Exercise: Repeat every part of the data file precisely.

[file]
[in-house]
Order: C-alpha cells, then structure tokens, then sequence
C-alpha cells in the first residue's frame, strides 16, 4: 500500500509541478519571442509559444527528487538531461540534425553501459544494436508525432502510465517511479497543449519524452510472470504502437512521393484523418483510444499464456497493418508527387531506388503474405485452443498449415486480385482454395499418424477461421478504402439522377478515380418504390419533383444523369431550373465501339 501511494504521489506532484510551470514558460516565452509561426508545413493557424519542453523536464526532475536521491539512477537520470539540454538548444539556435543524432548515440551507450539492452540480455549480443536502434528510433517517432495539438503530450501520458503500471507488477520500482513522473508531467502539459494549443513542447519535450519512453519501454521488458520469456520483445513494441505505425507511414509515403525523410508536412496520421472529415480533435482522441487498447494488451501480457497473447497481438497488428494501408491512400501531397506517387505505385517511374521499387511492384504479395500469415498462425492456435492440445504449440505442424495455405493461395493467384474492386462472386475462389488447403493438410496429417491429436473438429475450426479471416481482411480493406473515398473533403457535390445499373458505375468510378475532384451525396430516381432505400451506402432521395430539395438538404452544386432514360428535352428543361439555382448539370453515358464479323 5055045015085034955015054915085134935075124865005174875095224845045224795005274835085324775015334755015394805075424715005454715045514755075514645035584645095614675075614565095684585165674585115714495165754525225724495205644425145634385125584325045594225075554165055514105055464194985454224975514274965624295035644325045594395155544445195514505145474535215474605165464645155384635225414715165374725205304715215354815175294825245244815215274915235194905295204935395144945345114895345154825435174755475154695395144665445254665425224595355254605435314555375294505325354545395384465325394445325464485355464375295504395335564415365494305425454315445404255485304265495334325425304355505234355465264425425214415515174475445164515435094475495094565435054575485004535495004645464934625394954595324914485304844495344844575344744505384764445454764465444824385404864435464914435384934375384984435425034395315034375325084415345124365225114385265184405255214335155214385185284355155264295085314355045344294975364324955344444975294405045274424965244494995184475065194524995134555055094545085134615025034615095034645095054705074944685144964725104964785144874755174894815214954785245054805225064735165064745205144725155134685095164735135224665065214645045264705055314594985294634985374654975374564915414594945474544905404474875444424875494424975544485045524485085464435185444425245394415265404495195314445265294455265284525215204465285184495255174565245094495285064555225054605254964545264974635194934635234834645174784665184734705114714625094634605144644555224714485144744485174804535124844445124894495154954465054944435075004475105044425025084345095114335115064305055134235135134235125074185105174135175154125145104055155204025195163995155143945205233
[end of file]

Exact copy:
[in-house]
Order: C-alpha cells, then structure tokens, then sequence
C-alpha cells in the first residue's frame, strides 16, 4: 500500500509541478519571442509559444527528487538531461540534425553501459544494436508525432502510465517511479497543449519524452510472470504502437512521393484523418483510444499464456497493418508527387531506388503474405485452443498449415486480385482454395499418424477461421478504402439522377478515380418504390419533383444523369431550373465501339 501511494504521489506532484510551470514558460516565452509561426508545413493557424519542453523536464526532475536521491539512477537520470539540454538548444539556435543524432548515440551507450539492452540480455549480443536502434528510433517517432495539438503530450501520458503500471507488477520500482513522473508531467502539459494549443513542447519535450519512453519501454521488458520469456520483445513494441505505425507511414509515403525523410508536412496520421472529415480533435482522441487498447494488451501480457497473447497481438497488428494501408491512400501531397506517387505505385517511374521499387511492384504479395500469415498462425492456435492440445504449440505442424495455405493461395493467384474492386462472386475462389488447403493438410496429417491429436473438429475450426479471416481482411480493406473515398473533403457535390445499373458505375468510378475532384451525396430516381432505400451506402432521395430539395438538404452544386432514360428535352428543361439555382448539370453515358464479323 5055045015085034955015054915085134935075124865005174875095224845045224795005274835085324775015334755015394805075424715005454715045514755075514645035584645095614675075614565095684585165674585115714495165754525225724495205644425145634385125584325045594225075554165055514105055464194985454224975514274965624295035644325045594395155544445195514505145474535215474605165464645155384635225414715165374725205304715215354815175294825245244815215274915235194905295204935395144945345114895345154825435174755475154695395144665445254665425224595355254605435314555375294505325354545395384465325394445325464485355464375295504395335564415365494305425454315445404255485304265495334325425304355505234355465264425425214415515174475445164515435094475495094565435054575485004535495004645464934625394954595324914485304844495344844575344744505384764445454764465444824385404864435464914435384934375384984435425034395315034375325084415345124365225114385265184405255214335155214385185284355155264295085314355045344294975364324955344444975294405045274424965244494995184475065194524995134555055094545085134615025034615095034645095054705074944685144964725104964785144874755174894815214954785245054805225064735165064745205144725155134685095164735135224665065214645045264705055314594985294634985374654975374564915414594945474544905404474875444424875494424975544485045524485085464435185444425245394415265404495195314445265294455265284525215204465285184495255174565245094495285064555225054605254964545264974635194934635234834645174784665184734705114714625094634605144644555224714485144744485174804535124844445124894495154954465054944435075004475105044425025084345095114335115064305055134235135134235125074185105174135175154125145104055155204025195163995155143945205233